Tuesday, July 29, 2008
These are the upper enchanments
These are the tracks from us glissading down the side of Little Annapurna
The view from the top of the pass
another view of Colchuck lake from the pass
I tried to load a video of my jumping off that rock into the lake, but it wasn't cooperating today and this coffee shop is closing so ill try to get it uploaded next time i'm in town.
Friday we set out for the enchantment lakes area, which is kind of a big deal out here. You need a special permit to be able to camp in this area, which is available every morning by lottery, so it’s not easy to get a permit to camp at this amazing site. This is done this way by the forest service because there are so many people that want to camp there, and being the remote area it is, they need to regulate how many people are allowed to camp there to stop anymore damage from occurring to the environment there just from the presence of people and the waste left behind.
The first day we hiked to Colchuck lake, which is the bluest water ive ever seen. It’s almost neon blue, it doesn’t look real. Me, Blake and Ashley saw this really big cube shaped rock across the lake, and knew immediately we had to jump off of it into the water, which im not afraid to admit, was a bit intimidating. I am guessing the rock was about 18-20ft high, and the water was far from warm. I jumped twice, and you get enough time in the air to get that weird feeling like your stomach just hit your throat while you are falling (very fun!).
Saturday we went up Asgard pass (aka “Assblaster” Pass, aka “Are you out of your mind? Im supposed to hike up that?” Pass). Asgard pass was probably one of the most challenging (mentally and physically) things ive ever done. The pass is 2000 feet high over around ¾ of a mile long, so that equals out to be a steep as hell climb. We had to build rock cairns up the entire thing. There isn’t a very defined trail, so we build these very distinguishable piles of rocks to kind of guide people up the best way to go, that way they can look ahead to see the next cairn and are able to plan their route up. What makes the pass difficult, other than the steepness, is that the entire thing is covered in boulders (big and small) and gravel/skree. This makes climbing up very scary because every other step you take you feel like you’re about to fall and become a bloody twisted mess. (Doing this wouldn’t be nearly as bad I didn’t have 45lb pack on that makes balancing a little on the tricky side) We worked on the pass for around 9 hours, then made our way up to the upper Enchantment lakes area, which is probably the most stunning scenery ive ever seen. Now, one of the interesting things about the Enchantments would be the goats… They are everywhere, and im not exaggerating. Apparently goats like salt, and have figured out that people provide a very nice supply of it for them (that would be through our urine, ug). The goats aren’t too patient about getting to the pee either. When you go to the bathroom, the goats follow you, so you are standing there trying to pee, with 5 goats within about, oh, 3 feet of you ready to pounce as soon as you pee (sometimes they don’t even want to wait for you to finish going to the bathroom, which can get a little freaky when they start fighting to get to the pee first with the other goats while you are trying to finish your business….) We camped at the top of the pass a little way into the Enchantments, where we promptly froze our asses off.Asgard pass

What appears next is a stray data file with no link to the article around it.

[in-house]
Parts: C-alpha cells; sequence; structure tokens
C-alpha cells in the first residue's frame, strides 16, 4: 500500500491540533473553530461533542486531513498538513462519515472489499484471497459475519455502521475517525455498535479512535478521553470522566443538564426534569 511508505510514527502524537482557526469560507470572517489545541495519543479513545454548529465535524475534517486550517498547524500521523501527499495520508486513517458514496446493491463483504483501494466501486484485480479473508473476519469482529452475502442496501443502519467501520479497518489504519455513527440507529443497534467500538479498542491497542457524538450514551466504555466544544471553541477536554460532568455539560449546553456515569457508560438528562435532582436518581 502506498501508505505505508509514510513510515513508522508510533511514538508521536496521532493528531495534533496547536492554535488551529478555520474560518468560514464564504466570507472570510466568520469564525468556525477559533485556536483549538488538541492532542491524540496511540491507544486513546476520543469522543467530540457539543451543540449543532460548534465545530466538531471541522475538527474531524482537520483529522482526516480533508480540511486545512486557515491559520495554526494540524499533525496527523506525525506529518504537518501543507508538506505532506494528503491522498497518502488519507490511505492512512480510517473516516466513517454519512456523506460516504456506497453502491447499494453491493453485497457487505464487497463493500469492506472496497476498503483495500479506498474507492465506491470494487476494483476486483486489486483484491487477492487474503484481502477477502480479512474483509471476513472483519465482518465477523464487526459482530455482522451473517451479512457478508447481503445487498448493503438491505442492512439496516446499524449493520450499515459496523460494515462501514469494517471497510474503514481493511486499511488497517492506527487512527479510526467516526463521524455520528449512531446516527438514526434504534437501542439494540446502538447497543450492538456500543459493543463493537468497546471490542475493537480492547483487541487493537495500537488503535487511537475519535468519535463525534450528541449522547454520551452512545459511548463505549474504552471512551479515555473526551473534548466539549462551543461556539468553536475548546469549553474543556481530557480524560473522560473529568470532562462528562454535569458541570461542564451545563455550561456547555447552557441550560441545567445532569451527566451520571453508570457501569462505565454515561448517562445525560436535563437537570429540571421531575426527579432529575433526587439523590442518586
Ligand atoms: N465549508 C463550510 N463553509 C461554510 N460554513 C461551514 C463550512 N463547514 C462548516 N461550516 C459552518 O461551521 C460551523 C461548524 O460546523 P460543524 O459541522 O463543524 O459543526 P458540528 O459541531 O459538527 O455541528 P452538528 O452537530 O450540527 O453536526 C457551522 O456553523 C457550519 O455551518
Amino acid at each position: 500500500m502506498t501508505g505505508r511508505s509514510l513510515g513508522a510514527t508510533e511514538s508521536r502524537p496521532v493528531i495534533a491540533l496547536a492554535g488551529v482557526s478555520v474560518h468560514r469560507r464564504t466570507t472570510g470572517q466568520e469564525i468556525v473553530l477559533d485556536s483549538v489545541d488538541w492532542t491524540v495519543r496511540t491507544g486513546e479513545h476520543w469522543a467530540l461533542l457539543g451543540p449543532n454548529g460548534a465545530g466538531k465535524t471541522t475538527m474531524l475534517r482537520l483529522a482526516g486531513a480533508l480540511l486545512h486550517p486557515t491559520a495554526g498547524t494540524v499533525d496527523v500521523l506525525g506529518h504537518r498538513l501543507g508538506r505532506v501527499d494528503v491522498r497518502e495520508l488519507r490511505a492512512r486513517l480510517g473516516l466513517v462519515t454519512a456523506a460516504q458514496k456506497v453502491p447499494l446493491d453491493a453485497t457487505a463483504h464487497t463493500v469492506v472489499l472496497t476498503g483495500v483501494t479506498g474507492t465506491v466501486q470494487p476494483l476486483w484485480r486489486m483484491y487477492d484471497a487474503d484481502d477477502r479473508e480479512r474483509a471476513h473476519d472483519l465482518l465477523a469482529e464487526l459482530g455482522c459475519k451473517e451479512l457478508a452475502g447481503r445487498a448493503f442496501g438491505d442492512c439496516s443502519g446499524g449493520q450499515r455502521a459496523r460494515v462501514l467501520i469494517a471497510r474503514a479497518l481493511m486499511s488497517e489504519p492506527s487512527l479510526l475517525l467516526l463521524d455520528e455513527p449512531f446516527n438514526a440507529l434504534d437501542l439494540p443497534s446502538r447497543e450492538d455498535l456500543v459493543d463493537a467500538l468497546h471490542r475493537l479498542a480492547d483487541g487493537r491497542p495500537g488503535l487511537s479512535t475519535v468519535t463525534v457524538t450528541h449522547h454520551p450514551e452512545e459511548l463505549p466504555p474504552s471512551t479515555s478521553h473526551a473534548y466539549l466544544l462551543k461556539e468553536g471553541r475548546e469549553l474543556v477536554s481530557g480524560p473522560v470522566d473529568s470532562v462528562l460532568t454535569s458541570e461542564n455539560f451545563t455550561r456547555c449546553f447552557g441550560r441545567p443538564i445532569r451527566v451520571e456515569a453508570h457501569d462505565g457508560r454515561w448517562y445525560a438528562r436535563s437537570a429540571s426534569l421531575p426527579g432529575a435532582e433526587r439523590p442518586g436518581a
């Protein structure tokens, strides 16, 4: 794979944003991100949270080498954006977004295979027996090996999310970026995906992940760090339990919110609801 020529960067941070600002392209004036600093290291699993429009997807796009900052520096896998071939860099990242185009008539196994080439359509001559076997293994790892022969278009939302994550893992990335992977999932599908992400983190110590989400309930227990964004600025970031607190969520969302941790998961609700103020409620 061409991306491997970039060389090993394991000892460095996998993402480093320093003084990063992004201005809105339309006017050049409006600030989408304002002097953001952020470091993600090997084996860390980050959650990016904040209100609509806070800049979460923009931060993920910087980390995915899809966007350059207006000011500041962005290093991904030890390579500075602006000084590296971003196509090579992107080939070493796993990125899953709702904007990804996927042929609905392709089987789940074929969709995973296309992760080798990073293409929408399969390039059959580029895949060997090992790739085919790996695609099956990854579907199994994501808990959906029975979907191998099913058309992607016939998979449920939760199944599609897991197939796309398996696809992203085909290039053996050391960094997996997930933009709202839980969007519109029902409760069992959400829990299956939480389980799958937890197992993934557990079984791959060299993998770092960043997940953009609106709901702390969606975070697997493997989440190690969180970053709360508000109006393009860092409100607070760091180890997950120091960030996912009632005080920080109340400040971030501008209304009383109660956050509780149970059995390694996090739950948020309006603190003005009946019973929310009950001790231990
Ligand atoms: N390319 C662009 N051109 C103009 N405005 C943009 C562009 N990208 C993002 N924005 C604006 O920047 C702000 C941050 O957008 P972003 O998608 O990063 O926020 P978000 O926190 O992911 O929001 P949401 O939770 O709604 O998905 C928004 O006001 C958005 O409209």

Hi,we are goats and we will follow you around until you pee!
Sunday we finished building caryns and then went up a hike to Little Anna Purna. The hike up this peak wasn’t too bad, steep, but fun. Once you get to the top, you look over the other side, and there is a 2000 foot drop strait down, which was pretty freaking scary to stand on the edge of, which I did of course. Then came the fun part, getting down! There was a snow field that went almost the entire way down the side of Little Annapurna, so we decided to glissade down. Glissading is pretty much skiing down the mountain on your feet and breakneck speeds, which is quite fun and a little scary as well. Sunday night was so windy it was like the goddamn blair witch was outside shaking my tent all night. Luckily I had ear plugs so I could get some sleep with the howling wind trying to tear my tent out of the ground.
Standing on the top of little Annapurna with a 2000ft drop right behind my feet